Climate change has led to record low levels of Arctic ice—expanding economic opportunities as well as environmental and safety risks. As Arctic waterways become more accessible, the region has attracted increased shipping activity in the U.S. Arctic (which includes the Bering Strait and regions surrounding Alaska), and greater global attention for its economic opportunities. At the same time, climate change has created challenges for the people living in the Arctic and the ecosystems upon which many of them rely.
Federal agencies play a variety of roles in supporting and protecting Arctic activities.
- Melting sea ice has drawn increased attention to three trans-Arctic routes—the Northern Sea Route, Northwest Passage, and Transpolar Route—which could save thousands of miles and several days of sailing between major trading blocs. However, the U.S. Arctic lacks maritime infrastructure (such as a deep-draft port and comprehensive nautical charting) to support increased traffic. The lack of infrastructure exacerbates the risks inherent to shipping in the Arctic, such as vast distances and dangerous weather.
- Over 70 out of 200 Alaska Native villages face significant threats from erosion, flooding, or thawing permafrost. Federal agencies provided $391 million during FYs 2016-2020 to repair damaged infrastructure in Alaska Native villages and build their resilience to environmental threats. However, more than one-third of highly threatened Native villages did not receive such federal assistance during these 5 years. An intergovernmental coordinating entity could help target federal investments in the region.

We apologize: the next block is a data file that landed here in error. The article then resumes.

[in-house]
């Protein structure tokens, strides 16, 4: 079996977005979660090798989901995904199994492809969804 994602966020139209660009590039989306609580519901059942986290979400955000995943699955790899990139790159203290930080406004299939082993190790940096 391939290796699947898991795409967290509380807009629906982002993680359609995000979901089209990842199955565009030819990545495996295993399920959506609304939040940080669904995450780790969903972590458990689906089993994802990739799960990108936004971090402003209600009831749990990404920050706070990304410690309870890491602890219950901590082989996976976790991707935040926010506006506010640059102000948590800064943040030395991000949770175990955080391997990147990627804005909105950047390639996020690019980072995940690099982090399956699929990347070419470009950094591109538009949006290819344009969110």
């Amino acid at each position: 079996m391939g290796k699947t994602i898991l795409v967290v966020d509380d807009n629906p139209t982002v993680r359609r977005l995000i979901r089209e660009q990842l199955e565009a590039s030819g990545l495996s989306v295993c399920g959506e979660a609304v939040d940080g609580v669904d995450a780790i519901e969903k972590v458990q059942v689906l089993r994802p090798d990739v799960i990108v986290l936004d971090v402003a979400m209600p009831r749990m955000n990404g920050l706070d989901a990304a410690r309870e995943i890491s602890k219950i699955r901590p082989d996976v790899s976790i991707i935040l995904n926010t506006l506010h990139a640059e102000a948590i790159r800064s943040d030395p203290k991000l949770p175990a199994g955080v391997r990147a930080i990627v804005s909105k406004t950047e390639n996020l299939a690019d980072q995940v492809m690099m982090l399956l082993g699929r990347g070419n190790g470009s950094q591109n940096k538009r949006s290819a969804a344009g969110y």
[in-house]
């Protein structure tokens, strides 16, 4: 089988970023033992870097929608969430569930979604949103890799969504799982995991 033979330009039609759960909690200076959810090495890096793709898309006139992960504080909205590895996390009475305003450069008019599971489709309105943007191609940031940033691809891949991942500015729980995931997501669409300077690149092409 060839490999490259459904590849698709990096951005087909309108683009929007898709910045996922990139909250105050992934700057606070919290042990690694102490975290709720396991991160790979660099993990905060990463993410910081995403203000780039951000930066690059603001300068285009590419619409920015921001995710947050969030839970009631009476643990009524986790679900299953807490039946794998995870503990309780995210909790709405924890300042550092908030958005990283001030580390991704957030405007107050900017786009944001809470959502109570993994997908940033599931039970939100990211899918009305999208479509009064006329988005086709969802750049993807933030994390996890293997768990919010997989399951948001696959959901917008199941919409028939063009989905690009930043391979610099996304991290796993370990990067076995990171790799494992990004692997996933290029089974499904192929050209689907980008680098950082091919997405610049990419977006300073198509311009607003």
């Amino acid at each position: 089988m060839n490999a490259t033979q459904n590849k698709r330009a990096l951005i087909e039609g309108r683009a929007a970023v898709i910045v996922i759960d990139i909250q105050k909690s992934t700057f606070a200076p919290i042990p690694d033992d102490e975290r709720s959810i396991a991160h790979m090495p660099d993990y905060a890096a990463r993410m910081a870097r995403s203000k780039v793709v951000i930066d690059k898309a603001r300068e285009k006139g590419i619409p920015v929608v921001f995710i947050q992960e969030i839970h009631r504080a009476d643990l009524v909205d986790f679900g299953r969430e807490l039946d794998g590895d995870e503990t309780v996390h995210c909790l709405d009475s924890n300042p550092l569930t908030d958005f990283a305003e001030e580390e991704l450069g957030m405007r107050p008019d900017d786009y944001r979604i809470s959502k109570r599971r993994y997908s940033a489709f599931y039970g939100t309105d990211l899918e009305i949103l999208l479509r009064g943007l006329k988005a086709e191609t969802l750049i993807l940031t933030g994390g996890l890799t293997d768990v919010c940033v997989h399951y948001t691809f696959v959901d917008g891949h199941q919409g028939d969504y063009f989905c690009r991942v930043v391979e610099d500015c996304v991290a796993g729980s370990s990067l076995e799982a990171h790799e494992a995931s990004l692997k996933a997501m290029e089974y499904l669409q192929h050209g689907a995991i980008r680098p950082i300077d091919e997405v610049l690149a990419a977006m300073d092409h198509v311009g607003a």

Erosion-Damaged Road in the Native Village of Shishmaref
- As more navigable ocean water emerges in the Arctic and human activity increases, the Coast Guard expects to face expanding responsibilities in the region. The Coast Guard’s heavy polar icebreakers can ensure year-round access to the Arctic—which is critical to protecting U.S. economic and national security interests. However, the Coast Guard’s only operating heavy polar icebreaker, the Polar Star, is near the end of its service life. The agency is working to acquire its first new heavy polar icebreakers in over 40 years, at an estimated cost of over $9.8 billion. However, the delivery dates for these icebreakers are not based on a realistic schedule.
Coast Guard’s Heavy Polar Icebreaker, the Polar Star